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BMason

Integrating physics system w/ graphics engine

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Hi. I'm in college right now taking computer science 2 and we're using Java right now, and in my free time I just sit down and think about how I would do various things in a game (non-language-specific) and one of the things I'm interested in is physics systems (especially real-world rigid body dynamics). I read a 4-part editorial on implementing a rigid body dynamic system from Game Developer magazine and the author said that you needed to integrate the graphics system and the physics system, which I understand because they both need to access the same data. The question I'm wondering is how you go about doing that? I'm coming from the Java perspective so I'm just trying to think this out. Lets consider a 2D graphics engine for simplicity. If you have a graphics engine class and a physics engine class and they both need to access the same data then obviously neither of them would be able to "own" the data. It would have to be external from those two objects. I'm thinking what you would have to do is create an array of "2D objects" and pass them in as an array. But if you had a huge 3D scene like in a computer game that seems like it would use up a huge amount of memory. I'm just wondering how most programmers would integrate the two? Edited by - BMason on 4/8/00 7:01:00 PM

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i''m coding in vc++, and i use global variables for like, position[xyz], orientation[xyz], etc.

a2k

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Maybe I don''t quite understand what you are trying to do, but why have them seperate?

Say you''re writing a game. You have an Actor class with member function Draw() and member function Move(). The Actor class owns the physics and location data, and the member functions access said data to do what they want to do. I suppose, if you really wanted to abstract your GraphicActorClass and PhysicActorClass, you could have Actor multiply inherited from the two, but that seems unneccesary to me, and the solution that is both intuitive and "correct" is to have the Actor know how to both draw itself and move itself.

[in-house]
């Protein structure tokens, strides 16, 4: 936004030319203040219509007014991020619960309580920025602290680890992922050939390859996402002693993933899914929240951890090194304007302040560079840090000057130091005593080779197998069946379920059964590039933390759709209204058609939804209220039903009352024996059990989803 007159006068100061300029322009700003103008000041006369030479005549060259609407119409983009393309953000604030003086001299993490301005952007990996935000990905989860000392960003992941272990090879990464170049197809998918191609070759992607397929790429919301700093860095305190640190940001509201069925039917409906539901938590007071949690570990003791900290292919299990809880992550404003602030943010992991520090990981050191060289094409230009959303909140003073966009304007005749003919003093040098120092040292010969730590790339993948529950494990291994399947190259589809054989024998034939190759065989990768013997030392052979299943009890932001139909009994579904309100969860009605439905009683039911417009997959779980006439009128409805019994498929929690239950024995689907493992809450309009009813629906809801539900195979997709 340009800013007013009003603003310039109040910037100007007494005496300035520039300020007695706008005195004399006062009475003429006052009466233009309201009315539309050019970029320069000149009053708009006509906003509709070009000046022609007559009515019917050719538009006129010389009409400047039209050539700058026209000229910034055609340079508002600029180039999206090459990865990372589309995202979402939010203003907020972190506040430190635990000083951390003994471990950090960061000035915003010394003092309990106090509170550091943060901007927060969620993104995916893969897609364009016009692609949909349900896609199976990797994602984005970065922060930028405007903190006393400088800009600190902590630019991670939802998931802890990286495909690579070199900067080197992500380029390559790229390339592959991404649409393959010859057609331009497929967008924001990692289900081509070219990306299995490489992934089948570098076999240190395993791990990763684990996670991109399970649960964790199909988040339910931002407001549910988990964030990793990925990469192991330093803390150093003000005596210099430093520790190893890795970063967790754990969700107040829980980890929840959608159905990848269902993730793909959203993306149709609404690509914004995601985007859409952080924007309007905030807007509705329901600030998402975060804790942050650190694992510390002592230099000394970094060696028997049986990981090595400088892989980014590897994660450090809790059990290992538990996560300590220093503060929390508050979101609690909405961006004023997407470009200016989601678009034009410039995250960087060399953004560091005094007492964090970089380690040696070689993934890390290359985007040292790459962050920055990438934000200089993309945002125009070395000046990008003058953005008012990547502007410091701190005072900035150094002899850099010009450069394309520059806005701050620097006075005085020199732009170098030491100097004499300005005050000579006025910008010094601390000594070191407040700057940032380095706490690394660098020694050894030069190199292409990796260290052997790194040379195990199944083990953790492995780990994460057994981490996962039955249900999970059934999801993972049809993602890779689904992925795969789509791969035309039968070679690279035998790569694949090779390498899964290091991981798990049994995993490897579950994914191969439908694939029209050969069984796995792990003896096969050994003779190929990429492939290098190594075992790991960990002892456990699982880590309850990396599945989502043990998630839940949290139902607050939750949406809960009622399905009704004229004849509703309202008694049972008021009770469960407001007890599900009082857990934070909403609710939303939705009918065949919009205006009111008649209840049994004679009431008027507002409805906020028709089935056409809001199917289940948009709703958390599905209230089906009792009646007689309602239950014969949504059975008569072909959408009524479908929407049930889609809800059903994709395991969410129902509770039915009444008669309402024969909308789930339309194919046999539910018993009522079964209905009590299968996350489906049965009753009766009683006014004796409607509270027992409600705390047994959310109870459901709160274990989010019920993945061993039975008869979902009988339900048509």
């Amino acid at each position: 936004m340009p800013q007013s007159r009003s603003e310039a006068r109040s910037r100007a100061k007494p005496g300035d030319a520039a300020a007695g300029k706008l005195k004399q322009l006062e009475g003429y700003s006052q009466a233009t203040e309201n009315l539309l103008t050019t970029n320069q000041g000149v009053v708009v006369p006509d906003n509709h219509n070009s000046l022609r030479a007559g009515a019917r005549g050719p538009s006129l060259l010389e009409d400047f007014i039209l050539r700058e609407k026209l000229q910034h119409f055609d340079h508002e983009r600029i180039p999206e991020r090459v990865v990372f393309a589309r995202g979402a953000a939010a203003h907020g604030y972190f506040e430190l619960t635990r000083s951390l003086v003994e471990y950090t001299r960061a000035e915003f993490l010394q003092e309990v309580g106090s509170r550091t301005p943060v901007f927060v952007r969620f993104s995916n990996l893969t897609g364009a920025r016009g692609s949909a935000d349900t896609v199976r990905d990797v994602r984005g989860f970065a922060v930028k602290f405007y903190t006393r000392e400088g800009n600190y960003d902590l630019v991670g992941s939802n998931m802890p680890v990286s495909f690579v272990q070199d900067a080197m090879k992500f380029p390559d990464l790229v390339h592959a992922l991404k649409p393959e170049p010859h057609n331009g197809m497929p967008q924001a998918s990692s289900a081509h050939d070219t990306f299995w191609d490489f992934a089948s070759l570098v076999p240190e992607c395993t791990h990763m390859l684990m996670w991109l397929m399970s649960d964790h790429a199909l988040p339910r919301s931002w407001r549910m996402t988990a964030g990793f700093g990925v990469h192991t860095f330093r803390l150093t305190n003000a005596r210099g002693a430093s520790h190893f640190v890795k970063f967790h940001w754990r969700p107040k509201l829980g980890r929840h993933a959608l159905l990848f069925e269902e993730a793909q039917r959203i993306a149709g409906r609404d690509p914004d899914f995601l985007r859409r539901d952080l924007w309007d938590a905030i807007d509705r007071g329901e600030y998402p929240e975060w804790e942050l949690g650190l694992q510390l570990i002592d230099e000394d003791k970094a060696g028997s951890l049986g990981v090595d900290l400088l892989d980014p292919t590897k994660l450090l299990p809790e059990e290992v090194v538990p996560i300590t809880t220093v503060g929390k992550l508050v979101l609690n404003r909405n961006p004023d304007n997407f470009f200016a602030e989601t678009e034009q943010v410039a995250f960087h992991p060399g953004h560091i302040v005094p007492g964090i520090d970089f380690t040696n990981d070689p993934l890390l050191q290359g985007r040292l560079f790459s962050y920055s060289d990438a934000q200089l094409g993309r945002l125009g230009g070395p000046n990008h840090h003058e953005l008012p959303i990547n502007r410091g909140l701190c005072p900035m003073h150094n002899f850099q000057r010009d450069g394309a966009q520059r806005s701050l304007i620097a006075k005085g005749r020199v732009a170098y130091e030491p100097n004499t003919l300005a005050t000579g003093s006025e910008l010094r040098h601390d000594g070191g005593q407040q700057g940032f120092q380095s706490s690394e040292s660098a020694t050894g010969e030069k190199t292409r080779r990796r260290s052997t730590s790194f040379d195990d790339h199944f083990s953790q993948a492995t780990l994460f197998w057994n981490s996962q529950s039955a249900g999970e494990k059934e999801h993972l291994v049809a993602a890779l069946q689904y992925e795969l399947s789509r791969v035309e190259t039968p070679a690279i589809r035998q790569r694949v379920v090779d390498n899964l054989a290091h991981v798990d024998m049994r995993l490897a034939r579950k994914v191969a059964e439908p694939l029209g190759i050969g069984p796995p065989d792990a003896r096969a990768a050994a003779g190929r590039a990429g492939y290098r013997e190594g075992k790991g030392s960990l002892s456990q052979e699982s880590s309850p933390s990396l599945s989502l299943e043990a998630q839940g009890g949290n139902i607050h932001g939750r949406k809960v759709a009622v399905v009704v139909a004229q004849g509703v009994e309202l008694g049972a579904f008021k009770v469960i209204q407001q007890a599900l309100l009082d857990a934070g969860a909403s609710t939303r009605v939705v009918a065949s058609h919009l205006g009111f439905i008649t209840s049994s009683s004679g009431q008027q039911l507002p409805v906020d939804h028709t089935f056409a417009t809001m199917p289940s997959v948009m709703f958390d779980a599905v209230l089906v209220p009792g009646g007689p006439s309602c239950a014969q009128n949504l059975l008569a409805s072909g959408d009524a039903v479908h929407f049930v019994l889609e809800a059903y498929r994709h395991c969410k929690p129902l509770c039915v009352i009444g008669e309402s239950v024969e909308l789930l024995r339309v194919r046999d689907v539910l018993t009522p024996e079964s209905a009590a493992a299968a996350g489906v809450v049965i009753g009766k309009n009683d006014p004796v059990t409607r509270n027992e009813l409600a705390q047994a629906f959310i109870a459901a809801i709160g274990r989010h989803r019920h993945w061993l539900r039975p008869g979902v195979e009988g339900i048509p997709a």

Alternatively, you could have Actor befriend ActorPhysics and ActorDraw, so that those two could access Actor''s variables. but why seperate them?

Let me know if this is what you were asking about.

-- Remnant


- Remnant
- (Steve Schmitt)

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The object can certainly move and draw itself, but how does it collide? In order to collide it has to be able to get data from other objects of its type, which it doesn''t know about. So that has to be handled from the next level up. Which means that the physics world has to be able to own the objects, but that doesn''t seem right to me. I think that by thinking about it I just confused myself. I just don''t see how you can do it very well without making that information public, and we don''t want to do that.

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just keep all of the information in one class. a function called draw and move. this way, both functions can access information in the "private:" part of the class. alternativly, you could have two classes, and a function in each that will transfer private data. an example:

class Cphysics {
public:
float GetSomeData(Cphysics &physics);

private:
float SomeData;
}

float Cphysics::GetSomeData(Cphysics &physics) {
return physics->SomeData;
}

you see? there probably should be a "*" before the "physics->SomeData", but i''m not sure (god i hate pointers)

MENTAL

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I also forgot to add that most of the time the physics engine "owns" the objects, as it needs more control over them.

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I''m not sure what the big deal is here. Classes have to be able to know about each other to some extent or you can''t write programs. The trick is to expose as little as is necessary to allow the classes to be functional. Just cos 2 classes need access to the same ''data'', it doesn''t always mean they need direct access to the member variables themselves. There''s no reason why a game-based system for storing objects shouldn''t incorporate accessor functions for physics purposes. In C++ I would store the data in the graphics side and declare the graphics and physics classes as mutual ''friends'' to allow them access to each other (although I would still conduct most operations via private member functions, to enforce bounds checking, validation, etc).

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Maybe that''s my problem. I''m coming from Java and I don''t think you can do that in Java (the friend thing).

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No, but you can have public accessor functions, no? There''s nothing wrong with exposing a clean interface where it is needed. You need classes to be able to talk to each other somehow.

Is there no sort of ''package scope'' in Java? I thought there was some way of allowing only certain groups of classes to use certain functions, but I could be wrong.

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I don''t think there is. I''m pretty sure everything is either private or public. Things can''t be public to only certain things. Well, that''s not entirely true. You can deem something as protected and then if you inherit the class you will get access to anything that is protected or public. But that''s through inheritance only.

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